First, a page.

The ruins of St. Paul’s Church rest on the top of St. Paul’s hill overlooking Malacca (UNESCO world heritage site).
The is part of the Malacca Museum Complex comprising the A Famosa ruins, the Stadthuys and other historical buildings.
Overlooking the A Famosa ruins (about in the center of the photo) from St. Paul’s Hill.
The original church was a simple chapel built in 1521.
The Sri Mahamariamman Hindu Temple is located at 163 Jalan Tun H.S. Lee Kuala Lumpur, in Chinatown. It is Malaysia’s oldest functioning Hindu temple, dating back to 1873.
The current structure was built in 1968.
The Siew San Teng (Tau Pek Kong) Temple in Kuching, Sarawak, Borneo, Malaysia has retained this spot since 1770. It is across the street from the Kuching river walk (and the small Chinese history museum). The temple itself has been renovated and rebuilt many times.
View of the river from Siew San Teng Temple. The museum is visible on the left of the photo.
The Bahagian Mosque (“Divisional Mosque”) is located just past the river walk in Kuching. Also known as Kuching City Mosque, the mosque was built in the late 1960s to replace the original State Mosque that was erected on the same site in the mid-19th century.
The mosque is surrounded by a Muslim cemetary.
The pink mosque is Kuching’s largest and stands as an important historical landmark in the city. Its magnificent gilded Mughal-style domes are its most distinct trademark, rising high above the city’s skyline. Gilded half-domes that match the domes on its roof grace its windows.
Masjid Bahagian Kuching is believed to be the state’s oldest and first-ever mosque, a memento from the time when Islam first arrived in Sarawak. It can accommodate up to 4,000 worshippers at a time.
Related: Sultan Abu Baker Mosque, Johor Bahru – Masjid Jamek, Kuala Lumpur – National Mosque of Malaysia in KL
The Sultan Abu Baker Mosque was constructed upon a hill overlooking the Johor Straits between 1892 and 1900 and is the state mosque for Johor. The mosque can accommodate 3,000 worshippers.
Sultan Abu Baker Mosque. All photos are by John Hunter.
I recommended taking a short trip to visit and walking around the grounds. You can walk to old town from without much trouble (I would guess it is less than 2 km from old town), obviously you can drive or take a taxi if you prefer.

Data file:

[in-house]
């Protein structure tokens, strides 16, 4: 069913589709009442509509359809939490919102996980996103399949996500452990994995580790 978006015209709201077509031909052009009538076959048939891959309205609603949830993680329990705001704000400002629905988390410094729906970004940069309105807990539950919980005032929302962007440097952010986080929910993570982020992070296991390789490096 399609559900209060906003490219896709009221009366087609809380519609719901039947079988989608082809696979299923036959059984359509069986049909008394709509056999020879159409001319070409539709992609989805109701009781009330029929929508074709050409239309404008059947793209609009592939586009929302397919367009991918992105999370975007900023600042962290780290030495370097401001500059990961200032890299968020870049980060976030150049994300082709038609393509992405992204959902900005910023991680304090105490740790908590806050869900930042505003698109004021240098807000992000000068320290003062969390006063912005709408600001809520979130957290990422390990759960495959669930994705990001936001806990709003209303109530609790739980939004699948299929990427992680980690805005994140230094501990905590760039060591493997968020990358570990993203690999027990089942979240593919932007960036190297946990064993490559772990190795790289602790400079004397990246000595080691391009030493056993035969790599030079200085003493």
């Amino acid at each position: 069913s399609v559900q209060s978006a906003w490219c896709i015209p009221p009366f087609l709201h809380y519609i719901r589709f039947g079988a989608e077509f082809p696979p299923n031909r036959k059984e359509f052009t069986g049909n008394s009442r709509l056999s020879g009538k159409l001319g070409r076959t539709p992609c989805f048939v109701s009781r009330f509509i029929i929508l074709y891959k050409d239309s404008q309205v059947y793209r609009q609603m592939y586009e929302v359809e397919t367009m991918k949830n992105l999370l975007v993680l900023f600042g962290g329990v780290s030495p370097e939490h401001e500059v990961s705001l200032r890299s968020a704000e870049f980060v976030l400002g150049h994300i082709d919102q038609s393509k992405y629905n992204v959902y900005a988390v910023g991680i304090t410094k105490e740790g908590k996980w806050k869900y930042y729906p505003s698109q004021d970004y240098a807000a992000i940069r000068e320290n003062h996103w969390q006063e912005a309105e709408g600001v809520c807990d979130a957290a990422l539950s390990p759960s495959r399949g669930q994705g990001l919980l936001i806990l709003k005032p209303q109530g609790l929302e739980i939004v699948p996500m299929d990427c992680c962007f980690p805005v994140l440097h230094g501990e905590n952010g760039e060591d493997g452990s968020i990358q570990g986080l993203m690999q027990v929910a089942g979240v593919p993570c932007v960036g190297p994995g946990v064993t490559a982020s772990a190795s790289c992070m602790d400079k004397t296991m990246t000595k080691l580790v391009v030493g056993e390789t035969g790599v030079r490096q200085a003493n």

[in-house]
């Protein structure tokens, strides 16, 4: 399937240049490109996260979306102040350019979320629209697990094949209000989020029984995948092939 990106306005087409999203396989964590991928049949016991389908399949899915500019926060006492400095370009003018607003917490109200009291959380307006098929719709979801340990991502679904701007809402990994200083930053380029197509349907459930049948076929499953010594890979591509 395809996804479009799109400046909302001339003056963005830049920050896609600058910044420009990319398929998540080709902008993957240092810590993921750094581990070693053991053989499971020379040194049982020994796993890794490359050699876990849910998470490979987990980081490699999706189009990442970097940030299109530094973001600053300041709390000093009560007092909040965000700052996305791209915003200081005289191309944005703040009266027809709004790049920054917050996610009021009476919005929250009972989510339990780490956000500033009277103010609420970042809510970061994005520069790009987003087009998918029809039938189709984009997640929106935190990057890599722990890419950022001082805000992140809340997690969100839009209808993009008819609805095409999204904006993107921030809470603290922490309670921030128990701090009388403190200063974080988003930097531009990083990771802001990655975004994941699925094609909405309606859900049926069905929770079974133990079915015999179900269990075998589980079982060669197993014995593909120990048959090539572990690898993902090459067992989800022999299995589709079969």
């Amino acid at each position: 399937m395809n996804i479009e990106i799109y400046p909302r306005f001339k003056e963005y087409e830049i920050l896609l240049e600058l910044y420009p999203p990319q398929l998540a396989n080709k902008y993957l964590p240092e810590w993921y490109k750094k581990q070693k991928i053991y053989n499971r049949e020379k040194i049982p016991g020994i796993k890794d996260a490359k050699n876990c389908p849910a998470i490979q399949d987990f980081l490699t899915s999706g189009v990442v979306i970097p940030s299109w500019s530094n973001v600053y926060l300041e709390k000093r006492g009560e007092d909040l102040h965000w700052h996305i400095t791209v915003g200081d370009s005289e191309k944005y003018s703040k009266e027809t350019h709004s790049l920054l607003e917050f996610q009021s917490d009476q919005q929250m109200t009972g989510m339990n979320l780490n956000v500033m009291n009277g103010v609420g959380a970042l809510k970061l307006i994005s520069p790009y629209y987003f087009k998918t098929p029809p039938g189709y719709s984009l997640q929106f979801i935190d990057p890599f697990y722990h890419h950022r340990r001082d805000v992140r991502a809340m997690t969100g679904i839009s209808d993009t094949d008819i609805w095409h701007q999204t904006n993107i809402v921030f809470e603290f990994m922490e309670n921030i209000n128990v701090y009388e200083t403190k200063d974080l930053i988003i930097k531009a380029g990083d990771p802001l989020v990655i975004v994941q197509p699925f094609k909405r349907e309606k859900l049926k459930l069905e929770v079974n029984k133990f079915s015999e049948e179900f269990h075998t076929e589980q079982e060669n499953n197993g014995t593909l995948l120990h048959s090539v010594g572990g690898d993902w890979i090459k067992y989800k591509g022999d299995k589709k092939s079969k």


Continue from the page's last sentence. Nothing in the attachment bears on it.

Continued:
This square building and two large rectangular buildings of the same style sit on the non-Straits side of the Mosque.
The Chingay parade is held of the 21st day of the Chinese New year. In 2014 that will be February 20th.
Here are my photos from 2013 Chingay afternoon parade. The afternoon parade starts at 11 AM or so on the previous day – so on February 19th this year) as deity statues from the Old Chinese Temple are carried out to get ready for the evening parade.
The biggest parade is the night parade but there is also a parade during the day. The evening parade covers 10 km and starts about 7 PM, I believe; it will finish after midnight.
The Johor Bahru parade is also called The Parade of the Deities as the Temple deity statues are taken on a journey from the Temple to bless the city with peace, prosperity and harmony (the Chingay parades in Singapore and Penang are non-secular as I understand it).
The National Mosque (Masjid Negara) is located in downtown Kuala Lumpur. The Mosque was opened in 1965 and can accommodate 15,000 worshippers. Islam is the official religion of Malaysia.
Even when you can’t enter the Mosque itself the surrounding grounds provide nice views.
Masjid Jamek is a Mosque one block from Merdeka Square in downtown Kuala Lumpur that was built in 1907.
The Sultan Abdul Samad Building, was designed by the same architect and shares a similar style. That building sits between the mosque and Merdeka Square.
The webcast includes audio of the Adhan (“call to prayers”).
The mosque sits at the confluence of Gombak and Klang rivers.
The Cheng Hoon Teng temple (Temple of Green Cloud) is a Chinese temple practicing the three doctrinal systems of Taoism, Confucianism, and Buddhism. It is the oldest functioning temple in Malaysia; built in 1673.
Ceramic art on the temple roof
The ceramic tile roofs are great.
Batu caves is one of the most popular Hindu shrines outside India, dedicated to Lord Murugan. It is the focal point of Hindu festival of Thaipusam in Malaysia. To reach the caves you must climb 272 concrete steps up the limestone formation that make up this site.
The stairway to Batu Caves.
The caves are in Kuala Lumpor (technically a bit north of the city) but reachable by commuter train, Komuter train Batu Caves-Port Klang Route. The cost is 2 MYR (less than $UD 1).
Inside Batu Caves. The cave is partially covered with several large opening on top.
The video shows a view of the caves. The water is from water seeping down from the ceiling (it hadn’t rained that day). There are also several large openings letting in light from above. The main area with the temples has very high ceilings.